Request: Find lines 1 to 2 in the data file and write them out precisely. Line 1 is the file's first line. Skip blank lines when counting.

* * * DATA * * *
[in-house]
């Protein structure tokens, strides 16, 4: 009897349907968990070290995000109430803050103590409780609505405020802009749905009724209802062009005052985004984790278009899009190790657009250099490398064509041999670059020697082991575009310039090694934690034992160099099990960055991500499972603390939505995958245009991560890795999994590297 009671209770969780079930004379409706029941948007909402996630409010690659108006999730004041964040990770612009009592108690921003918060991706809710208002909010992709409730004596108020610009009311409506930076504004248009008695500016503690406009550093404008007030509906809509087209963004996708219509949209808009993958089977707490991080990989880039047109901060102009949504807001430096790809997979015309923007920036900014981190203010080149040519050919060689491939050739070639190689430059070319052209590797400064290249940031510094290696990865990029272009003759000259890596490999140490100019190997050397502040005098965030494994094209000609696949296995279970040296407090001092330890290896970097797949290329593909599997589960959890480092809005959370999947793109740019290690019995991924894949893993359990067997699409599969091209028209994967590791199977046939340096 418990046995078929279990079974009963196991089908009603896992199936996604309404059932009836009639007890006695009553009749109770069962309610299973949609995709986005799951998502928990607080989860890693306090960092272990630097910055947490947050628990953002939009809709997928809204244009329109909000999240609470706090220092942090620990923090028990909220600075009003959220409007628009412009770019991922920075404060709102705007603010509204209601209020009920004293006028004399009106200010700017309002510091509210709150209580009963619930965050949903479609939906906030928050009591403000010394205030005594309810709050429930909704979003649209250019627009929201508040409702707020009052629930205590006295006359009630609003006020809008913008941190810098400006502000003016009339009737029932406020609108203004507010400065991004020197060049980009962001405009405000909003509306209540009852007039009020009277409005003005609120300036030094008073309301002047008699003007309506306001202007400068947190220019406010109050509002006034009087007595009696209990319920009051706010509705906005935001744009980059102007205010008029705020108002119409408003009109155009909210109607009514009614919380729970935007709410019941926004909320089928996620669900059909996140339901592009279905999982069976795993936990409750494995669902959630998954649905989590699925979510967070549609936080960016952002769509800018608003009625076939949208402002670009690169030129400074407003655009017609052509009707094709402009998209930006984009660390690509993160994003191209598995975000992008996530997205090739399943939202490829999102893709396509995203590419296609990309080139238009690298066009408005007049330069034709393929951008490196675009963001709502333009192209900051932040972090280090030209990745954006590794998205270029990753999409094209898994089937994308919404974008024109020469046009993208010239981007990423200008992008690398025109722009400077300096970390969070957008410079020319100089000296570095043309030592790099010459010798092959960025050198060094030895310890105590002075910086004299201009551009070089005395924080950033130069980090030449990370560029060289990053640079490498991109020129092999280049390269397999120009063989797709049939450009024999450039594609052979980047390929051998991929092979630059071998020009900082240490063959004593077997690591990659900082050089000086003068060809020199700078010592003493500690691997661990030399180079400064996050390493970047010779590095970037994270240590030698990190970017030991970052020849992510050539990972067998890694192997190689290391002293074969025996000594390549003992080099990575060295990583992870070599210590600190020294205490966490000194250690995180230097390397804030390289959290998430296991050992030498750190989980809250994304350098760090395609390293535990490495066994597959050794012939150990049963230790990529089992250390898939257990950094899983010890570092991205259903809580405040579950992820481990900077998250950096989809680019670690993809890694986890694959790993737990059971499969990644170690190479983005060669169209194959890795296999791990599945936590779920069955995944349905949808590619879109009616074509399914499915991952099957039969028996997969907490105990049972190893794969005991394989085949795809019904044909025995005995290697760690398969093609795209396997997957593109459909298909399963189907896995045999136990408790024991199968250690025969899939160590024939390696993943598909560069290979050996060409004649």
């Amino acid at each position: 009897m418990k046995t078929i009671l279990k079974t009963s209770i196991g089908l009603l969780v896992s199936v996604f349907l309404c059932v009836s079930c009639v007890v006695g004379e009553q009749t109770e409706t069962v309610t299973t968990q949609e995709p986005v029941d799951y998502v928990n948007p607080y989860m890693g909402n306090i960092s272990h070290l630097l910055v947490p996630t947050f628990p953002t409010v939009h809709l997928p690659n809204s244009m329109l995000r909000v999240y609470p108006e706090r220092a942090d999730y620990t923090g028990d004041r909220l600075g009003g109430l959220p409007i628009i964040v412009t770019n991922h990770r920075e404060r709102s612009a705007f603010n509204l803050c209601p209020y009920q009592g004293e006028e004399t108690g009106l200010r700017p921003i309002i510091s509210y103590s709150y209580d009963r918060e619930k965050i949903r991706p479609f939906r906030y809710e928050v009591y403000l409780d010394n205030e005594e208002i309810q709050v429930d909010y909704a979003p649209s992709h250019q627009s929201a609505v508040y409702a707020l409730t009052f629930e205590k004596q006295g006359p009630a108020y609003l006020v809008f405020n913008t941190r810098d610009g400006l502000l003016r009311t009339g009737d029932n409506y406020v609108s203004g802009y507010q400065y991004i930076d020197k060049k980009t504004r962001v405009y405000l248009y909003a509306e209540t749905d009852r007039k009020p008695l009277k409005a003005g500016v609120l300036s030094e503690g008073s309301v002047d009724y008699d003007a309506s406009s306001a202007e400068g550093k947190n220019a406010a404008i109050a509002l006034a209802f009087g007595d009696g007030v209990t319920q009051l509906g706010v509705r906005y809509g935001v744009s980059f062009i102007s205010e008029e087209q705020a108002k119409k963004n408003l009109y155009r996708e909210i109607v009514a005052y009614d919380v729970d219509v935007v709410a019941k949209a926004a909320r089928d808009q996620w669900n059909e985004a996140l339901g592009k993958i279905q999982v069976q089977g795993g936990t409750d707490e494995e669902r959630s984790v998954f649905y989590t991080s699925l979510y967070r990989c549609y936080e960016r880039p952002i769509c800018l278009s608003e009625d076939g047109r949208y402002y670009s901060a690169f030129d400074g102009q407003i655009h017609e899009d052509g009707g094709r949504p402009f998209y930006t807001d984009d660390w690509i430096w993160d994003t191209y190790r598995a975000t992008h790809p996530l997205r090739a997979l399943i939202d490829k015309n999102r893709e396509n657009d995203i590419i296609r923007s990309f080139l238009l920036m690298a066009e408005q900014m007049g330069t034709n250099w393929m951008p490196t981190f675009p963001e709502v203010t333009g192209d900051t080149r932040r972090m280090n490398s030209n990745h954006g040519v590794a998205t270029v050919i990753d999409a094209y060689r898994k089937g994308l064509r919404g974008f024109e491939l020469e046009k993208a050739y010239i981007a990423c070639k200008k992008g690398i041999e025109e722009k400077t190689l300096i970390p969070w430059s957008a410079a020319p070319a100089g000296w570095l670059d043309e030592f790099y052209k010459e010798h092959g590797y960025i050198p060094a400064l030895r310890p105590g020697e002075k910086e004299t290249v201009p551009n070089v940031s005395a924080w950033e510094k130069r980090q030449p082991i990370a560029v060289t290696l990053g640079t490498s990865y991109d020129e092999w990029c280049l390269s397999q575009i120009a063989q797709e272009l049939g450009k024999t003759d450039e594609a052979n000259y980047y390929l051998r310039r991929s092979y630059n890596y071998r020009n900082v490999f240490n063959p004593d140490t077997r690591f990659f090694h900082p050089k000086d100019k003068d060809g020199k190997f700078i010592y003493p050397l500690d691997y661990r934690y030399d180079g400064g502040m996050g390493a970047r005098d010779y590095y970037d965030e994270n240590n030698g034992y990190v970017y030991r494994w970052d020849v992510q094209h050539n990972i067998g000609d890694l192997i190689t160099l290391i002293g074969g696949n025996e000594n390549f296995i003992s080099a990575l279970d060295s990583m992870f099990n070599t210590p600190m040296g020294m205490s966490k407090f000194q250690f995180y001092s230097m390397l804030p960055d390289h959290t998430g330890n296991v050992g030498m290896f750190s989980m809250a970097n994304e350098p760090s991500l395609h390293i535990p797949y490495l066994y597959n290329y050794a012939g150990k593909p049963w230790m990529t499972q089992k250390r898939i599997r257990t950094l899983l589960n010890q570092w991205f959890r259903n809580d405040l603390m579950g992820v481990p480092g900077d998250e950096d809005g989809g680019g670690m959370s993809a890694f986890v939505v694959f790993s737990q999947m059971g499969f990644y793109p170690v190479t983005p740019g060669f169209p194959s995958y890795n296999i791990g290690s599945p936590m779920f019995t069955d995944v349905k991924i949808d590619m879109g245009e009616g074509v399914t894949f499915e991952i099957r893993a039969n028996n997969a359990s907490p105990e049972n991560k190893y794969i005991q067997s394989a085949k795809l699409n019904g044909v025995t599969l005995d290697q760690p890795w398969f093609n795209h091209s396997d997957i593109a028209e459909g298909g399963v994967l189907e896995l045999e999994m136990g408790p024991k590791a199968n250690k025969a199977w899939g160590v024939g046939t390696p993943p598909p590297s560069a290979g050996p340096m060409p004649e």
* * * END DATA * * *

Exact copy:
[in-house]
């Protein structure tokens, strides 16, 4: 009897349907968990070290995000109430803050103590409780609505405020802009749905009724209802062009005052985004984790278009899009190790657009250099490398064509041999670059020697082991575009310039090694934690034992160099099990960055991500499972603390939505995958245009991560890795999994590297 009671209770969780079930004379409706029941948007909402996630409010690659108006999730004041964040990770612009009592108690921003918060991706809710208002909010992709409730004596108020610009009311409506930076504004248009008695500016503690406009550093404008007030509906809509087209963004996708219509949209808009993958089977707490991080990989880039047109901060102009949504807001430096790809997979015309923007920036900014981190203010080149040519050919060689491939050739070639190689430059070319052209590797400064290249940031510094290696990865990029272009003759000259890596490999140490100019190997050397502040005098965030494994094209000609696949296995279970040296407090001092330890290896970097797949290329593909599997589960959890480092809005959370999947793109740019290690019995991924894949893993359990067997699409599969091209028209994967590791199977046939340096 418990046995078929279990079974009963196991089908009603896992199936996604309404059932009836009639007890006695009553009749109770069962309610299973949609995709986005799951998502928990607080989860890693306090960092272990630097910055947490947050628990953002939009809709997928809204244009329109909000999240609470706090220092942090620990923090028990909220600075009003959220409007628009412009770019991922920075404060709102705007603010509204209601209020009920004293006028004399009106200010700017309002510091509210709150209580009963619930965050949903479609939906906030928050009591403000010394205030005594309810709050429930909704979003649209250019627009929201508040409702707020009052629930205590006295006359009630609003006020809008913008941190810098400006502000003016009339009737029932406020609108203004507010400065991004020197060049980009962001405009405000909003509306209540009852007039009020009277409005003005609120300036030094008073309301002047008699003007309506306001202007400068947190220019406010109050509002006034009087007595009696209990319920009051706010509705906005935001744009980059102007205010008029705020108002119409408003009109155009909210109607009514009614919380729970935007709410019941926004909320089928996620669900059909996140339901592009279905999982069976795993936990409750494995669902959630998954649905989590699925979510967070549609936080960016952002769509800018608003009625076939949208402002670009690169030129400074407003655009017609052509009707094709402009998209930006984009660390690509993160994003191209598995975000992008996530997205090739399943939202490829999102893709396509995203590419296609990309080139238009690298066009408005007049330069034709393929951008490196675009963001709502333009192209900051932040972090280090030209990745954006590794998205270029990753999409094209898994089937994308919404974008024109020469046009993208010239981007990423200008992008690398025109722009400077300096970390969070957008410079020319100089000296570095043309030592790099010459010798092959960025050198060094030895310890105590002075910086004299201009551009070089005395924080950033130069980090030449990370560029060289990053640079490498991109020129092999280049390269397999120009063989797709049939450009024999450039594609052979980047390929051998991929092979630059071998020009900082240490063959004593077997690591990659900082050089000086003068060809020199700078010592003493500690691997661990030399180079400064996050390493970047010779590095970037994270240590030698990190970017030991970052020849992510050539990972067998890694192997190689290391002293074969025996000594390549003992080099990575060295990583992870070599210590600190020294205490966490000194250690995180230097390397804030390289959290998430296991050992030498750190989980809250994304350098760090395609390293535990490495066994597959050794012939150990049963230790990529089992250390898939257990950094899983010890570092991205259903809580405040579950992820481990900077998250950096989809680019670690993809890694986890694959790993737990059971499969990644170690190479983005060669169209194959890795296999791990599945936590779920069955995944349905949808590619879109009616074509399914499915991952099957039969028996997969907490105990049972190893794969005991394989085949795809019904044909025995005995290697760690398969093609795209396997997957593109459909298909399963189907896995045999136990408790024991199968250690025969899939160590024939390696993943598909560069290979050996060409004649």